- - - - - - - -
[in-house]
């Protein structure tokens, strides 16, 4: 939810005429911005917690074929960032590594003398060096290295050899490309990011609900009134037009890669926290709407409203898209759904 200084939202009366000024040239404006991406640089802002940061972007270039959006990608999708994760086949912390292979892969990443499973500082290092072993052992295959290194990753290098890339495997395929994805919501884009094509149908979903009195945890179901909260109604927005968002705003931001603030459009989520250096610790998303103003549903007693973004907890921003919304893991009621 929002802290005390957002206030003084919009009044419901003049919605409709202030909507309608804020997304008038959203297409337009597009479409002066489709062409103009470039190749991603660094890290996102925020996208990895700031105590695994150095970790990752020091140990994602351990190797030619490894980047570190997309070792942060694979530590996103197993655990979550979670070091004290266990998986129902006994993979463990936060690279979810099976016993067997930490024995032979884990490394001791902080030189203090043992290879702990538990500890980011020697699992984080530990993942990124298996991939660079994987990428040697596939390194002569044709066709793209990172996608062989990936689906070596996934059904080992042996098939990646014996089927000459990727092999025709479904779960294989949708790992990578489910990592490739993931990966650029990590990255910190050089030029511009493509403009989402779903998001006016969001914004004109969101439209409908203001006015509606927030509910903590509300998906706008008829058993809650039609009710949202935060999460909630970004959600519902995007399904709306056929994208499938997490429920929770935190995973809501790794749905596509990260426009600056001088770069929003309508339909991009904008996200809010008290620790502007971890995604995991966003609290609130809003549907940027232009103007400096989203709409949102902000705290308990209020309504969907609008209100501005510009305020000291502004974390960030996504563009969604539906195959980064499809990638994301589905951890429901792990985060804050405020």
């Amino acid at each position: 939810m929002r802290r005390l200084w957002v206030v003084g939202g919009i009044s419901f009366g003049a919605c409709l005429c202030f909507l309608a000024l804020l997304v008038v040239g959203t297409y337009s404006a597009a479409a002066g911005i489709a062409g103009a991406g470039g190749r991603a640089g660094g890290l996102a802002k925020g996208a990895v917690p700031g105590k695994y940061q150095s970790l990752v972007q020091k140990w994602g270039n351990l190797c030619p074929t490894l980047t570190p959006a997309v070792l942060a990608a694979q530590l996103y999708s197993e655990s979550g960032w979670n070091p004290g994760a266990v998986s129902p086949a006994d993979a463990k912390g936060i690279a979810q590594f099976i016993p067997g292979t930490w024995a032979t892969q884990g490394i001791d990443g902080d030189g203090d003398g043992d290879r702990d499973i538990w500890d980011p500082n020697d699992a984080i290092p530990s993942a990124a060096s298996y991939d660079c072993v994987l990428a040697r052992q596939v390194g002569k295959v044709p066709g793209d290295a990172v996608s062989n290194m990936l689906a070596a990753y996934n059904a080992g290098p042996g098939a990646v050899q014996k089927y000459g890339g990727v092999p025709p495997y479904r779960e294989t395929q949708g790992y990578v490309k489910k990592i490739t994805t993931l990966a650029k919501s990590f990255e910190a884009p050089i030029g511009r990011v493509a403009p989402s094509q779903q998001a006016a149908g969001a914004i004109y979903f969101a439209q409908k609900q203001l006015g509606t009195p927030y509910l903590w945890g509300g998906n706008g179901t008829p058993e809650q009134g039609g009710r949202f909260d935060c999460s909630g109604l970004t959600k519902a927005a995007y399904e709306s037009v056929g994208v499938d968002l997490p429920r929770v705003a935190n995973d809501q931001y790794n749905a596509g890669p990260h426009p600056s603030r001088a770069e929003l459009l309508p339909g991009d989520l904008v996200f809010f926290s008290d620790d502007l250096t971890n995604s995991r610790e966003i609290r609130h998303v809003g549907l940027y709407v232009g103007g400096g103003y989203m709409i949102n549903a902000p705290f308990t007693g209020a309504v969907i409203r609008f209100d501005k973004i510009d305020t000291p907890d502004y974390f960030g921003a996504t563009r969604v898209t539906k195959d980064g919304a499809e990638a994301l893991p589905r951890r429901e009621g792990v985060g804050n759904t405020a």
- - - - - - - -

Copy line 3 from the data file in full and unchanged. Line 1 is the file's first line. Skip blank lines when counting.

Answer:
């Amino acid at each position: 939810m929002r802290r005390l200084w957002v206030v003084g939202g919009i009044s419901f009366g003049a919605c409709l005429c202030f909507l309608a000024l804020l997304v008038v040239g959203t297409y337009s404006a597009a479409a002066g911005i489709a062409g103009a991406g470039g190749r991603a640089g660094g890290l996102a802002k925020g996208a990895v917690p700031g105590k695994y940061q150095s970790l990752v972007q020091k140990w994602g270039n351990l190797c030619p074929t490894l980047t570190p959006a997309v070792l942060a990608a694979q530590l996103y999708s197993e655990s979550g960032w979670n070091p004290g994760a266990v998986s129902p086949a006994d993979a463990k912390g936060i690279a979810q590594f099976i016993p067997g292979t930490w024995a032979t892969q884990g490394i001791d990443g902080d030189g203090d003398g043992d290879r702990d499973i538990w500890d980011p500082n020697d699992a984080i290092p530990s993942a990124a060096s298996y991939d660079c072993v994987l990428a040697r052992q596939v390194g002569k295959v044709p066709g793209d290295a990172v996608s062989n290194m990936l689906a070596a990753y996934n059904a080992g290098p042996g098939a990646v050899q014996k089927y000459g890339g990727v092999p025709p495997y479904r779960e294989t395929q949708g790992y990578v490309k489910k990592i490739t994805t993931l990966a650029k919501s990590f990255e910190a884009p050089i030029g511009r990011v493509a403009p989402s094509q779903q998001a006016a149908g969001a914004i004109y979903f969101a439209q409908k609900q203001l006015g509606t009195p927030y509910l903590w945890g509300g998906n706008g179901t008829p058993e809650q009134g039609g009710r949202f909260d935060c999460s909630g109604l970004t959600k519902a927005a995007y399904e709306s037009v056929g994208v499938d968002l997490p429920r929770v705003a935190n995973d809501q931001y790794n749905a596509g890669p990260h426009p600056s603030r001088a770069e929003l459009l309508p339909g991009d989520l904008v996200f809010f926290s008290d620790d502007l250096t971890n995604s995991r610790e966003i609290r609130h998303v809003g549907l940027y709407v232009g103007g400096g103003y989203m709409i949102n549903a902000p705290f308990t007693g209020a309504v969907i409203r609008f209100d501005k973004i510009d305020t000291p907890d502004y974390f960030g921003a996504t563009r969604v898209t539906k195959d980064g919304a499809e990638a994301l893991p589905r951890r429901e009621g792990v985060g804050n759904t405020a």